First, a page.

Many Black and Latino households also lack know-how about the buying process, according to Maria Michel-Ramirez, a Latina East Bay realtor. And even after educating potential buyers, realtors often contend with another barrier: fear. Michel-Ramirez, who owns a home in Pinole and several investment properties, said she can’t even convince her own mother to give up renting.

“I find that a lot of Latinos and African Americans tell me, ‘Well, if I buy a house, I’m responsible for everything. Right now, if my dishwasher breaks, I just call the landlord, or the property manager,’” she said. “They see the negative part of homeownership, not the positive part. They don’t think, like, ‘Oh, if I buy a home, I’m going to build equity. And, I can write off my property taxes and I can write off my insurance.’”

Michel-Ramirez recalls a couple that was paying $3,200 a month in rent. She found them a home to purchase in a better neighborhood for a total monthly payment of $3,400, including the mortgage, taxes and insurance. According to Michel-Ramirez, the couple initially balked at the higher monthly cost of $200.

“A lot of individuals just don’t have the education that comes with homeownership. They think it’s like a lot of money out and no money in,” she said. “A lot of Latino and African Americans come from parents who don’t own a house and have to be the first ones to make the move and that’s a little scary.”

More on Affordable Housing

Many Black and Latinx households just don’t have the income needed to keep up with the Bay Area’s rising home prices. In California, the median income for white households is 45% higher than Latino households and 65% higher than Black households, according to the Public Policy Institute of California.

Michel-Ramirez once represented a family of buyers — two parents, two grown children, a niece and nephew — who combined their incomes to qualify for a mortgage for a house in Richmond.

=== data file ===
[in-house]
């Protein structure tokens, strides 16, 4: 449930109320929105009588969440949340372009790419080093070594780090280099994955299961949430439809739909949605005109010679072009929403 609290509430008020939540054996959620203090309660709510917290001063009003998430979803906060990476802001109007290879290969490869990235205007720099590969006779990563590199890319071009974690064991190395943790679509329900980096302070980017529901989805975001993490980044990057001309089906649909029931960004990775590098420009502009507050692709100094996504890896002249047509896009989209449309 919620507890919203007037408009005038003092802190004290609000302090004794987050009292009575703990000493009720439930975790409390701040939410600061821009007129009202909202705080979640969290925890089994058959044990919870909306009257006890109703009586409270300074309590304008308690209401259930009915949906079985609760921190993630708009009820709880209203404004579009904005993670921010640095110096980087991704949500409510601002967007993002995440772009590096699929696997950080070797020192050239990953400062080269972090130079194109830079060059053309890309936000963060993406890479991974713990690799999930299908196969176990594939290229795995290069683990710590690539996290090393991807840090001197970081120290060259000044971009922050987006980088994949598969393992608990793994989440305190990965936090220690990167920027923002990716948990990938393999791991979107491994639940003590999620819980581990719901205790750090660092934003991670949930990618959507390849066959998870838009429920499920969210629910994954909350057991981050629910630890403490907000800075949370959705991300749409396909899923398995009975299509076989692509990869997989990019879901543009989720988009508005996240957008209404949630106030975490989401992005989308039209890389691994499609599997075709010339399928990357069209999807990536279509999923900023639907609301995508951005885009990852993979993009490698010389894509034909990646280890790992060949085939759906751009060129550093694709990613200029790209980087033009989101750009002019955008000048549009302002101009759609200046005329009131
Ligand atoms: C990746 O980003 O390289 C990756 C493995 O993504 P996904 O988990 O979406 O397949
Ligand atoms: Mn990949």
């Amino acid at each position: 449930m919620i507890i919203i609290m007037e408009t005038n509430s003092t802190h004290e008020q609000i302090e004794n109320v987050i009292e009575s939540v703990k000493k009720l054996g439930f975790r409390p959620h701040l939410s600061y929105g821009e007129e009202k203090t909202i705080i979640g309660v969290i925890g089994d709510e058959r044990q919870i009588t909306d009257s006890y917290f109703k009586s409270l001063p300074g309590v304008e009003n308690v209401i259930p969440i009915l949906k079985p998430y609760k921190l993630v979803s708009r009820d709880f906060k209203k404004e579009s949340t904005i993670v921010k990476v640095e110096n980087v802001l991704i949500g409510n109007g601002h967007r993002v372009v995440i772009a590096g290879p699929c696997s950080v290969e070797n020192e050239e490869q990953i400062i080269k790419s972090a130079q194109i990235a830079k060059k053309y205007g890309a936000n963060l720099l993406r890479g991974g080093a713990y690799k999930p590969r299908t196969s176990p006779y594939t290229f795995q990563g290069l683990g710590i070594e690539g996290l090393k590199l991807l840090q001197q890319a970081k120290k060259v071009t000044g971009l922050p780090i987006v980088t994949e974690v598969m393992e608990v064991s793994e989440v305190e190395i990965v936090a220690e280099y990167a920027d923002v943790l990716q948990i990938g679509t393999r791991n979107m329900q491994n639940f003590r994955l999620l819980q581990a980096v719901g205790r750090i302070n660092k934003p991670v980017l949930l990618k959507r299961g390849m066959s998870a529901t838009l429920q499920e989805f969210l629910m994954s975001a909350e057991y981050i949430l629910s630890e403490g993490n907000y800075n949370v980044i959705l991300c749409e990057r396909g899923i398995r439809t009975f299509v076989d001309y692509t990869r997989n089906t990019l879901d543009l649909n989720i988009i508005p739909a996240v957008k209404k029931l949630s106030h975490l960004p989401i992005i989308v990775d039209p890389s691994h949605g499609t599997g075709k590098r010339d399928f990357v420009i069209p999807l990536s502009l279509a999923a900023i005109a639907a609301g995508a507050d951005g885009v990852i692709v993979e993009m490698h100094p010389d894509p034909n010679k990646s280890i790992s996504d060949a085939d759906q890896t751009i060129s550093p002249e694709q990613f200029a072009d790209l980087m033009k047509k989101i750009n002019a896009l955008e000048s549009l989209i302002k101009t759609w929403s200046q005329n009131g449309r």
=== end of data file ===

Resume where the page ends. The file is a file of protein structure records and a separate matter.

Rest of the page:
“With the incomes that many individuals have here, they have to come together and do this,” she said.

The median price of an existing home in the Bay Area is $1.3 million, according to the California Association of Realtors. Gallardo, the San José realtor, said the market doesn’t have inventory, especially at the low end.

The lack of inventory, she continued, “doesn’t affect just the first-time homebuyer, the Latino and African American community, but it affects our country as a whole because there’s just not enough inventory and not enough housing stock for every stretch of the imagination — from the homeless to the first-time home buyer to the moderate buyer.”

Issi Romem, a housing and real estate economist with MetroSight, an economics research company, said people who own homes tend to be more stable and engaged in their communities, but he added that renting is not inherently bad since it gives people more flexibility about where they want to live and for how long.

“What’s not OK is when people are forced into renting because they can’t afford to buy a home,” Romem, who also conducts research for the Terner Center for Housing Innovation at UC Berkeley, told KQED. “We want people to have both options. We don’t want their finances or, more correctly, the cost of housing as it relates to their finances, to prevent them from having access to all the good that can come with homeownership.”

Boosting the state’s housing inventory, especially at low price points, would make a huge difference. California gives every city housing goals at different levels of affordability, but cities rarely meet those goals, especially at the lower end of the market.

“The most important fundamental fix is building more housing,” Romem said. “That’s what matters — housing of all types, not housing geared at this population or that population. Build enough new housing, and it will keep price growth at bay.”

Hooks, who has deep knowledge and roots in real estate, still faces barriers to home ownership. Her father was a realtor, but her family didn’t own a home when she was growing up.

“I went to six different elementary schools and moved around a lot, so I understand the stability that homeownership can provide, and even tax benefits and just having something there to pass on,” she said. “But for me, it seems very difficult to do.”

Television shows such as Selling Sunset on Netflix might make it seem like realtors are raking in millions in sales commissions, Hooks said. But as a single woman in her mid-30s, she said she doesn’t have enough income to buy a home on her own.

“I totally understand how difficult it is to scrounge up the funds for the down payment,” she said. “I have a lot of empathy for my buyers.”

Hooks is contemplating buying an investment property — out of state. For now, she prioritizes living in Oakland.

“The cost of living might be a bit more affordable elsewhere, [but] you’re going to be giving up some of that culture that you love or the nightlife or access to great restaurants and great food or proximity to nature,” she said. “So, there’s a lot to think about. And for me, I’m not sure I’m ready to make that trade yet.”